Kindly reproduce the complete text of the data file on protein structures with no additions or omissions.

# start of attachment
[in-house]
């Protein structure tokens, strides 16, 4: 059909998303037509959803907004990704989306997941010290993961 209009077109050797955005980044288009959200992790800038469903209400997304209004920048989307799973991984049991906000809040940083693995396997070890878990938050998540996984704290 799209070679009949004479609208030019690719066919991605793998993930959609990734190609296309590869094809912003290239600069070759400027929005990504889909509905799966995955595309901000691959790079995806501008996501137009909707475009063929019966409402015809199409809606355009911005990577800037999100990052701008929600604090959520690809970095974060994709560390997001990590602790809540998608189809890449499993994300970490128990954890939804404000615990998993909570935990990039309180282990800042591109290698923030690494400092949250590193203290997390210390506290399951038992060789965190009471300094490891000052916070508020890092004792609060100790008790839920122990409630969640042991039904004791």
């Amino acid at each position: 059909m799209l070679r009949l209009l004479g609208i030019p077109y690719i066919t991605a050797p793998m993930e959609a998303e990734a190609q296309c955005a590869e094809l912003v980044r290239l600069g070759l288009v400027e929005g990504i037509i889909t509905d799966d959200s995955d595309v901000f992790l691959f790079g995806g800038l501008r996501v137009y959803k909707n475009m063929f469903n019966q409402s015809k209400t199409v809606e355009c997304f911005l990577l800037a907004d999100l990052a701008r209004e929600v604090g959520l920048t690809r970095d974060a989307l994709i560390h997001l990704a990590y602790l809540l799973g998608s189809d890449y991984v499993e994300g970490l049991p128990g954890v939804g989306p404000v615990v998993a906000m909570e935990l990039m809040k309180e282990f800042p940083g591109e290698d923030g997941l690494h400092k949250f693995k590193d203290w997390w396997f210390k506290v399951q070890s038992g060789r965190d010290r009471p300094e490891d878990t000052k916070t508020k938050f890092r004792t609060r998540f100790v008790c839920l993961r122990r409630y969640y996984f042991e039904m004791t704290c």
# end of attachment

[in-house]
């Protein structure tokens, strides 16, 4: 059909998303037509959803907004990704989306997941010290993961 209009077109050797955005980044288009959200992790800038469903209400997304209004920048989307799973991984049991906000809040940083693995396997070890878990938050998540996984704290 799209070679009949004479609208030019690719066919991605793998993930959609990734190609296309590869094809912003290239600069070759400027929005990504889909509905799966995955595309901000691959790079995806501008996501137009909707475009063929019966409402015809199409809606355009911005990577800037999100990052701008929600604090959520690809970095974060994709560390997001990590602790809540998608189809890449499993994300970490128990954890939804404000615990998993909570935990990039309180282990800042591109290698923030690494400092949250590193203290997390210390506290399951038992060789965190009471300094490891000052916070508020890092004792609060100790008790839920122990409630969640042991039904004791």
């Amino acid at each position: 059909m799209l070679r009949l209009l004479g609208i030019p077109y690719i066919t991605a050797p793998m993930e959609a998303e990734a190609q296309c955005a590869e094809l912003v980044r290239l600069g070759l288009v400027e929005g990504i037509i889909t509905d799966d959200s995955d595309v901000f992790l691959f790079g995806g800038l501008r996501v137009y959803k909707n475009m063929f469903n019966q409402s015809k209400t199409v809606e355009c997304f911005l990577l800037a907004d999100l990052a701008r209004e929600v604090g959520l920048t690809r970095d974060a989307l994709i560390h997001l990704a990590y602790l809540l799973g998608s189809d890449y991984v499993e994300g970490l049991p128990g954890v939804g989306p404000v615990v998993a906000m909570e935990l990039m809040k309180e282990f800042p940083g591109e290698d923030g997941l690494h400092k949250f693995k590193d203290w997390w396997f210390k506290v399951q070890s038992g060789r965190d010290r009471p300094e490891d878990t000052k916070t508020k938050f890092r004792t609060r998540f100790v008790c839920l993961r122990r409630y969640y996984f042991e039904m004791t704290c």